Japan Post to Ship Electronics with Lithium Ion Batteries Starting 2013

Shipping electronics with lithium ion batteries from Japan is a pain, to put it simply. You, as of now, essentially have two options, FedEx or DHL, which I explained in more detail in how to ship electronics with lithium ion batteries from Japan. This all came about when I tried to send an old laptop to my sister in the States and the post office, after accepting it initially, later called us and said we couldn't send the computer unless we took the battery out.

However, good news! Starting January 1, 2013, Japan Post will allow you to send electronics with lithium ion and lithium polymer batteries, as long as they meet certain requirements. 

  • Batteries must be in or attached to an electronic device (e.g. in a camera, or connected to a laptop, etc.) -- batteries cannot be packaged separately/by themselves, even if they're a spare.
  • Cell-type batteries (cylinders) must be less than 20 watts a piece.
  • Other batteries (usually rectangular), must be less than 100 watts and must have the wattage labeled on the outside of the battery/device. For reference, a Macbook Pro's battery is 60 watts.
  • You can't send damaged batteries or anything that might catch fire.
  • Batteries can't weigh more than 5 kilograms.
  • You can't send more than four cell-type batteries in one package. For example, if one camera has one battery inside it, you can send up to four of those cameras. If a camera has two of those batteries in it, you can only send two cameras.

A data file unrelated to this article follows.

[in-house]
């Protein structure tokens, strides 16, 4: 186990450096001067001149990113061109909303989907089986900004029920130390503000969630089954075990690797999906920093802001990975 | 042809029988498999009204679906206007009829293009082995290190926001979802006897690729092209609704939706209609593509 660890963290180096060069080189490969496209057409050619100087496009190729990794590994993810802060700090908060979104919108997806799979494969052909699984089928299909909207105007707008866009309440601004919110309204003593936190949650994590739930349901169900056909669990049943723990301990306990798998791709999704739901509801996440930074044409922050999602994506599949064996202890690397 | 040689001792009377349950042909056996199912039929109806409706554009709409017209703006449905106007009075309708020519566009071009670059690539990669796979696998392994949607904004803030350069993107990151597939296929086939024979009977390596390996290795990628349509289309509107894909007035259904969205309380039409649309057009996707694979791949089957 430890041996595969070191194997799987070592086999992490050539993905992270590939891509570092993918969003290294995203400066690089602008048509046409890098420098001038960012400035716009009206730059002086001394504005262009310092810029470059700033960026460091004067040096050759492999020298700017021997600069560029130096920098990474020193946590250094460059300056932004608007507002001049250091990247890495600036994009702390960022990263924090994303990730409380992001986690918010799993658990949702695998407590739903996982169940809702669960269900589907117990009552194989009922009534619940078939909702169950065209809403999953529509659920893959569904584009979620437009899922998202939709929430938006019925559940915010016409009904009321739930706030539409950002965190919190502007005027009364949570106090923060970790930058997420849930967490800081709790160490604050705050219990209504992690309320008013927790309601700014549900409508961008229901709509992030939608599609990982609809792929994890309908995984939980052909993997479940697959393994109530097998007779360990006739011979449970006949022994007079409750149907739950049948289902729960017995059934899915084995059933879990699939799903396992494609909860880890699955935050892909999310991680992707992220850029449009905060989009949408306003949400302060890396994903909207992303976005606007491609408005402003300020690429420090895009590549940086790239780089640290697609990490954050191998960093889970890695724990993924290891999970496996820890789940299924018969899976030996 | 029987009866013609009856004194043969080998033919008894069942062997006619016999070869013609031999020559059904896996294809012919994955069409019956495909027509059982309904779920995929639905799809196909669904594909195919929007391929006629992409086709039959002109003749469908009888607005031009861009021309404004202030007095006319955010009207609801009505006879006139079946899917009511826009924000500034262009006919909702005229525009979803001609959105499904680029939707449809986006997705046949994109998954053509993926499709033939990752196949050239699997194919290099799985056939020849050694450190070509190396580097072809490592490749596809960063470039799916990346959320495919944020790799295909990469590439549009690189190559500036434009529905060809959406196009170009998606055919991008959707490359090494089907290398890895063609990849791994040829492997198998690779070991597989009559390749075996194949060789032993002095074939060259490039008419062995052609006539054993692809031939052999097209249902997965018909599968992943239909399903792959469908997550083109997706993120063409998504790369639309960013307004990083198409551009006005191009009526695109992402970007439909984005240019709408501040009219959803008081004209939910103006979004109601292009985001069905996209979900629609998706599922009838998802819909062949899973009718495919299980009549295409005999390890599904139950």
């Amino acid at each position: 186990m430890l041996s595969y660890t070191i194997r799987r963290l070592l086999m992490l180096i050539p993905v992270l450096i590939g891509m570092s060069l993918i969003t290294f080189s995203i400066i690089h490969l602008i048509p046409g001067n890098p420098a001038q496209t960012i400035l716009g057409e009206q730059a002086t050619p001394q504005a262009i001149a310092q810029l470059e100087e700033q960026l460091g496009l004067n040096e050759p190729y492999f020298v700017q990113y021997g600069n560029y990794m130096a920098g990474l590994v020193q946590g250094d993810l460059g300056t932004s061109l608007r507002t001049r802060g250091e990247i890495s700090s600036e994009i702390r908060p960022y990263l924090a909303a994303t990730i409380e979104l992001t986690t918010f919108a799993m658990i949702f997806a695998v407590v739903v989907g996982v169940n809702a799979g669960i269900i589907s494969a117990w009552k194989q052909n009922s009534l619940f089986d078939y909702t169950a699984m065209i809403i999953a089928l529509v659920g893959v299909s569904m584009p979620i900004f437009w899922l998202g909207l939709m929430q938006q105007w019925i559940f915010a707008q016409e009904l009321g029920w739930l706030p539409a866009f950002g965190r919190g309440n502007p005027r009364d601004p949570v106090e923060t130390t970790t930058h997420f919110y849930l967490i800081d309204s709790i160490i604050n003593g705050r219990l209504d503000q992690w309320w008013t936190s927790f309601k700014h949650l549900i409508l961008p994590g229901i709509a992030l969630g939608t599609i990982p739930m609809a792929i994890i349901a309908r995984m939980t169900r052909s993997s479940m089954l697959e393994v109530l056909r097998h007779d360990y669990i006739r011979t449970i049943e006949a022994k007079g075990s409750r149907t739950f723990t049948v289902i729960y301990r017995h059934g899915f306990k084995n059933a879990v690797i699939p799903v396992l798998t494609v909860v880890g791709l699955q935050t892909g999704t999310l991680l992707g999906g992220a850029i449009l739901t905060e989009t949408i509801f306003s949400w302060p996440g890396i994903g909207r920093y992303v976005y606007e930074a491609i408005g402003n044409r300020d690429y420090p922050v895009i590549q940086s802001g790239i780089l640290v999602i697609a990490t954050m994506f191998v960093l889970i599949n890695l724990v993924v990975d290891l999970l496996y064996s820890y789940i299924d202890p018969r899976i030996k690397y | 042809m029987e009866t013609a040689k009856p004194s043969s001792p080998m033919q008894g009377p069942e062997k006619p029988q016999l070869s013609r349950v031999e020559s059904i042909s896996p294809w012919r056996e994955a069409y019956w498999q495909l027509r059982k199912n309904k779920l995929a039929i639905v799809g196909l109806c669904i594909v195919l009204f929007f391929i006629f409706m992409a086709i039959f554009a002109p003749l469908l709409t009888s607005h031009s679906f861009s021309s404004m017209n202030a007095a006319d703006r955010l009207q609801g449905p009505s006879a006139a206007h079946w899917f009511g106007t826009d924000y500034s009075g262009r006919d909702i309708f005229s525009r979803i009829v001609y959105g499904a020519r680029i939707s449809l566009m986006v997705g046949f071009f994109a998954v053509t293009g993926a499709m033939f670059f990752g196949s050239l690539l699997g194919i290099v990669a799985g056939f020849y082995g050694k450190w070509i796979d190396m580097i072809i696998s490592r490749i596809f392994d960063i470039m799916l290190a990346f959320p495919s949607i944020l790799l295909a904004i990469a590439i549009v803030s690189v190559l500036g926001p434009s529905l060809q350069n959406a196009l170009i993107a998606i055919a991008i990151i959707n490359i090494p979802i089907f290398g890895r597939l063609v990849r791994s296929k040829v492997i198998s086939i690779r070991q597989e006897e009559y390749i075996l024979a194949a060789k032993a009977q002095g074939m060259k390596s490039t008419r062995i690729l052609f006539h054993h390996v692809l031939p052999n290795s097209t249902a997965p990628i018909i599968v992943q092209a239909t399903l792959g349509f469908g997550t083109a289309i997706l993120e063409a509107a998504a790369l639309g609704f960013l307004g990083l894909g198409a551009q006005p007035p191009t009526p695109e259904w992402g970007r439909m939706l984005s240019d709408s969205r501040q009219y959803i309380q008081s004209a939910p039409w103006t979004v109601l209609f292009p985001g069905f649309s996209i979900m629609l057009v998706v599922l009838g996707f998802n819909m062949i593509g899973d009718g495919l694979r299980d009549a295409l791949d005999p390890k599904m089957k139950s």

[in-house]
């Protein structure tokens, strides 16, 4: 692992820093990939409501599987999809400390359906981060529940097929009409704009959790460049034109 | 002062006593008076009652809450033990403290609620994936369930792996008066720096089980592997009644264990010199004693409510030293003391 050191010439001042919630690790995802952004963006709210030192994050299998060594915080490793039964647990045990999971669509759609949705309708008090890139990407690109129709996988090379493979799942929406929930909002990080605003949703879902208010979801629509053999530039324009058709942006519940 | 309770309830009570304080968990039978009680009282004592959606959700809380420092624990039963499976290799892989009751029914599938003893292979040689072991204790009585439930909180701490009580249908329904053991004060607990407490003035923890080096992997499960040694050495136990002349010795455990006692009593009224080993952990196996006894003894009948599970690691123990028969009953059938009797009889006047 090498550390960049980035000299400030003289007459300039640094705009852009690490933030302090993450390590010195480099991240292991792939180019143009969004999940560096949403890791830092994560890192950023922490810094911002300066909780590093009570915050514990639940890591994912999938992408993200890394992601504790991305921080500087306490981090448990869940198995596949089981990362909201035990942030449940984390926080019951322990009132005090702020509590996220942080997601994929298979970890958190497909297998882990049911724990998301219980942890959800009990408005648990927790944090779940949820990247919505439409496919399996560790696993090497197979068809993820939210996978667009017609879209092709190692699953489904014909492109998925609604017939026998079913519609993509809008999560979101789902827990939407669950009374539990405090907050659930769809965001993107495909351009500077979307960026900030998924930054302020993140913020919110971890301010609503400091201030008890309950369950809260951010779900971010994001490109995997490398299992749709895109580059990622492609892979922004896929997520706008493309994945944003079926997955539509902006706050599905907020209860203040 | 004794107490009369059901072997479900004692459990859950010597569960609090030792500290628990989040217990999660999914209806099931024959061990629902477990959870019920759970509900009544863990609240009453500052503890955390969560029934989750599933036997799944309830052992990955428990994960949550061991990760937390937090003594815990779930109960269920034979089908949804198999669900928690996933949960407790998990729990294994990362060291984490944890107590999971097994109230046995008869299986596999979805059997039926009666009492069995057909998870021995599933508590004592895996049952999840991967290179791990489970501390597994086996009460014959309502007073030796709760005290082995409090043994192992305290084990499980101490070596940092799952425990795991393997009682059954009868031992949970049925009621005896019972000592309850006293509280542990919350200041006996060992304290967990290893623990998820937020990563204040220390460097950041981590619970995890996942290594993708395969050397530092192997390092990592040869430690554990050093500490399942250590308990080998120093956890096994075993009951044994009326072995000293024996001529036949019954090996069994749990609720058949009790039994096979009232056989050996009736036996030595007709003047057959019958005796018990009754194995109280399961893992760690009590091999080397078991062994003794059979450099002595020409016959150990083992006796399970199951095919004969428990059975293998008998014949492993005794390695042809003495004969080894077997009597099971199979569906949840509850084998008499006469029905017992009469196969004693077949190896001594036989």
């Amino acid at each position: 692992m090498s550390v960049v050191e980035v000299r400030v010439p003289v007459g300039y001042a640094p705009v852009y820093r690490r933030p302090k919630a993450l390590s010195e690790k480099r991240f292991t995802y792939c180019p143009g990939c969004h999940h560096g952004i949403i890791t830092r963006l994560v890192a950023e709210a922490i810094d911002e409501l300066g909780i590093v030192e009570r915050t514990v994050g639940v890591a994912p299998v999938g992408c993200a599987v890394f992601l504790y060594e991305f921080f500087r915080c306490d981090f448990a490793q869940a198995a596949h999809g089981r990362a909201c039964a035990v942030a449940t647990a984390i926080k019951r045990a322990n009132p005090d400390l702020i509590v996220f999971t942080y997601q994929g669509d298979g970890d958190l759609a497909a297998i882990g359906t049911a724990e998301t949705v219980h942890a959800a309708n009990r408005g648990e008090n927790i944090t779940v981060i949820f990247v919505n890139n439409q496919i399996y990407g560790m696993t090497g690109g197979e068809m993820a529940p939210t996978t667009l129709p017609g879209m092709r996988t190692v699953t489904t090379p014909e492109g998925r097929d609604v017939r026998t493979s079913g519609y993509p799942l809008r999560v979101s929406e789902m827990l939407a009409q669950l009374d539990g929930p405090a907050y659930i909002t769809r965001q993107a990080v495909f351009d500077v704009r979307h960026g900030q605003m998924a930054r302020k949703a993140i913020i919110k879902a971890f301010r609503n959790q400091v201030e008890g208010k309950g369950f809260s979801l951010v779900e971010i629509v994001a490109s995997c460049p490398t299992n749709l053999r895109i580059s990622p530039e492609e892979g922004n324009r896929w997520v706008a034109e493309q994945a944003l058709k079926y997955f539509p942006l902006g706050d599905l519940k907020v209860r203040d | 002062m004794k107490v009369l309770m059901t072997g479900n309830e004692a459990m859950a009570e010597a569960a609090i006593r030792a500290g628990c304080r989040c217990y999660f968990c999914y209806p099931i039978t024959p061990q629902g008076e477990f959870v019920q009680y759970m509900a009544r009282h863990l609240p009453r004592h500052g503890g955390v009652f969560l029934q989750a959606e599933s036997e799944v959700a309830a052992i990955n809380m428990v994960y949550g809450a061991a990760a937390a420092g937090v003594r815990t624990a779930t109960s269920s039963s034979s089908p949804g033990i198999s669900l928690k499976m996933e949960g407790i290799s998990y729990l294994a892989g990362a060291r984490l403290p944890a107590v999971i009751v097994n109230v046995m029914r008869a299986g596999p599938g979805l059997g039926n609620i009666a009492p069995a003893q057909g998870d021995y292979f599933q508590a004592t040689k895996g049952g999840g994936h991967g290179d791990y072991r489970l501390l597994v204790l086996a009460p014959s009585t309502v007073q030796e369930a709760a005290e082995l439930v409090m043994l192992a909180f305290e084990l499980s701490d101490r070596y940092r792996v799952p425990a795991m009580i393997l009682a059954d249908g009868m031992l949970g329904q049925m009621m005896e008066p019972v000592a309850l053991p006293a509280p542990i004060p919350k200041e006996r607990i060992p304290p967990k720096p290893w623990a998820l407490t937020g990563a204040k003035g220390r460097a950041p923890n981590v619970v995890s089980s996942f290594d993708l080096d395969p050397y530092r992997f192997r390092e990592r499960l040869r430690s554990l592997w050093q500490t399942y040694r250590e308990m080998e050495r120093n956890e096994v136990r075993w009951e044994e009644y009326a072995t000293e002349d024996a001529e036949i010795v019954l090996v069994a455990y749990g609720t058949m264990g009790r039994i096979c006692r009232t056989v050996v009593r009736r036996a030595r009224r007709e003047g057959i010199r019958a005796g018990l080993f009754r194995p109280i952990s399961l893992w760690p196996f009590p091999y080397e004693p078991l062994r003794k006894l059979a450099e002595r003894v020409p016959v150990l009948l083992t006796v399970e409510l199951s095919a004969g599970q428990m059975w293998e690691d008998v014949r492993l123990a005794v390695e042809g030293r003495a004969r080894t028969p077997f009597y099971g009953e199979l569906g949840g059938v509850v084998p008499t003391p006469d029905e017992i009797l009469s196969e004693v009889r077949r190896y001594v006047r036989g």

• You can't send more than two other batteries (again, usually rectangular) per package. So if you want to send a video camera and a laptop that both use these types of batteries, you can send those two items together. If you have a laptop, video camera and a DSLR with this type of battery, you can only send two of those items in a package.
Please see the Japan Post website for the official press release and detailed information (unfortunately all in Japanese) about this. The detailed document has a list of countries that lithium ion and polymer batteries can be sent to, via air (first column) or sea (second column).

I think this is a great development, especially considering how expensive it is to ship electronics with lithium batteries via FedEx and DHL. I only wish they would have implemented this earlier this year!

Many thanks to Tim for the heads up.

HOW TO: Find Natural Food in Japan

If you've been following Surviving in Japan for a while, you've probably seen me mention places to find certain health-related items, such as natural and organic food and such. iHerb is one of my personal favorites, but some things can't be imported to Japan, such as almonds and chia seeds.

I've attempted to list several places you can find these items (yes, almonds! yes, chia seeds! yes, hemp seeds! yes, raw food!) in Japan in the Metropolis article I've linked to below. If there's anything in particular you want to find, let us know.

Wholesome Holiday: Find your natural foods this Christmas | Metropolis Magazine

Summary of stores to find natural and health food items:

Tengu Natural Foods
Amazon Japan
Living Life Marketplace
Hemp Kitchen - for hemp items
Cocowell - for coconut items